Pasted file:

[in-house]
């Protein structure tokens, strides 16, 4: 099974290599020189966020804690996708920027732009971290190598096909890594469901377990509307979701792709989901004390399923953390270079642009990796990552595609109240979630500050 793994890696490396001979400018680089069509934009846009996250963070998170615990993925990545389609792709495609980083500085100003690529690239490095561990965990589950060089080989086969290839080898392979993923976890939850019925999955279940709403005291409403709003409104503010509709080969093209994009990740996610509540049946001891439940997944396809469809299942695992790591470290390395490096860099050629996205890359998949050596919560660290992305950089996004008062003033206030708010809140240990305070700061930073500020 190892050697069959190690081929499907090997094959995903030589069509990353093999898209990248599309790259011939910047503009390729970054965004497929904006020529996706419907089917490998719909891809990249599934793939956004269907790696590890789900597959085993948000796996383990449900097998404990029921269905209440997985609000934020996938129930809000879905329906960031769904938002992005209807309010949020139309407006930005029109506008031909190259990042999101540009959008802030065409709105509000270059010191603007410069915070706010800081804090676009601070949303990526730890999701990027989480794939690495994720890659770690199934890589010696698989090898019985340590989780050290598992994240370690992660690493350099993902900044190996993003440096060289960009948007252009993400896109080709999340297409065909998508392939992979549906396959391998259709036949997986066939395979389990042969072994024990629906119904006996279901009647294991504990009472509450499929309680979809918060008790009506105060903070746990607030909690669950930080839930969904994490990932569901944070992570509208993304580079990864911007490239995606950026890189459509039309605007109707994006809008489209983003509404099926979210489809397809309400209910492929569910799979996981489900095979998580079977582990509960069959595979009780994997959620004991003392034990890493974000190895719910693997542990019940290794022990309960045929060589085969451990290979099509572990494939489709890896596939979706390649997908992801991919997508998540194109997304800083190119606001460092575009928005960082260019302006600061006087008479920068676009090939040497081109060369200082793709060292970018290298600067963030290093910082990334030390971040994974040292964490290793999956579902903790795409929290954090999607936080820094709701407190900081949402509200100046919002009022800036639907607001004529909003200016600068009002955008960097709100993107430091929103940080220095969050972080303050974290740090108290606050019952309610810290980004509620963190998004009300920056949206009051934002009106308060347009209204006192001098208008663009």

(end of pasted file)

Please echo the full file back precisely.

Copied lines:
[in-house]
């Protein structure tokens, strides 16, 4: 099974290599020189966020804690996708920027732009971290190598096909890594469901377990509307979701792709989901004390399923953390270079642009990796990552595609109240979630500050 793994890696490396001979400018680089069509934009846009996250963070998170615990993925990545389609792709495609980083500085100003690529690239490095561990965990589950060089080989086969290839080898392979993923976890939850019925999955279940709403005291409403709003409104503010509709080969093209994009990740996610509540049946001891439940997944396809469809299942695992790591470290390395490096860099050629996205890359998949050596919560660290992305950089996004008062003033206030708010809140240990305070700061930073500020 190892050697069959190690081929499907090997094959995903030589069509990353093999898209990248599309790259011939910047503009390729970054965004497929904006020529996706419907089917490998719909891809990249599934793939956004269907790696590890789900597959085993948000796996383990449900097998404990029921269905209440997985609000934020996938129930809000879905329906960031769904938002992005209807309010949020139309407006930005029109506008031909190259990042999101540009959008802030065409709105509000270059010191603007410069915070706010800081804090676009601070949303990526730890999701990027989480794939690495994720890659770690199934890589010696698989090898019985340590989780050290598992994240370690992660690493350099993902900044190996993003440096060289960009948007252009993400896109080709999340297409065909998508392939992979549906396959391998259709036949997986066939395979389990042969072994024990629906119904006996279901009647294991504990009472509450499929309680979809918060008790009506105060903070746990607030909690669950930080839930969904994490990932569901944070992570509208993304580079990864911007490239995606950026890189459509039309605007109707994006809008489209983003509404099926979210489809397809309400209910492929569910799979996981489900095979998580079977582990509960069959595979009780994997959620004991003392034990890493974000190895719910693997542990019940290794022990309960045929060589085969451990290979099509572990494939489709890896596939979706390649997908992801991919997508998540194109997304800083190119606001460092575009928005960082260019302006600061006087008479920068676009090939040497081109060369200082793709060292970018290298600067963030290093910082990334030390971040994974040292964490290793999956579902903790795409929290954090999607936080820094709701407190900081949402509200100046919002009022800036639907607001004529909003200016600068009002955008960097709100993107430091929103940080220095969050972080303050974290740090108290606050019952309610810290980004509620963190998004009300920056949206009051934002009106308060347009209204006192001098208008663009």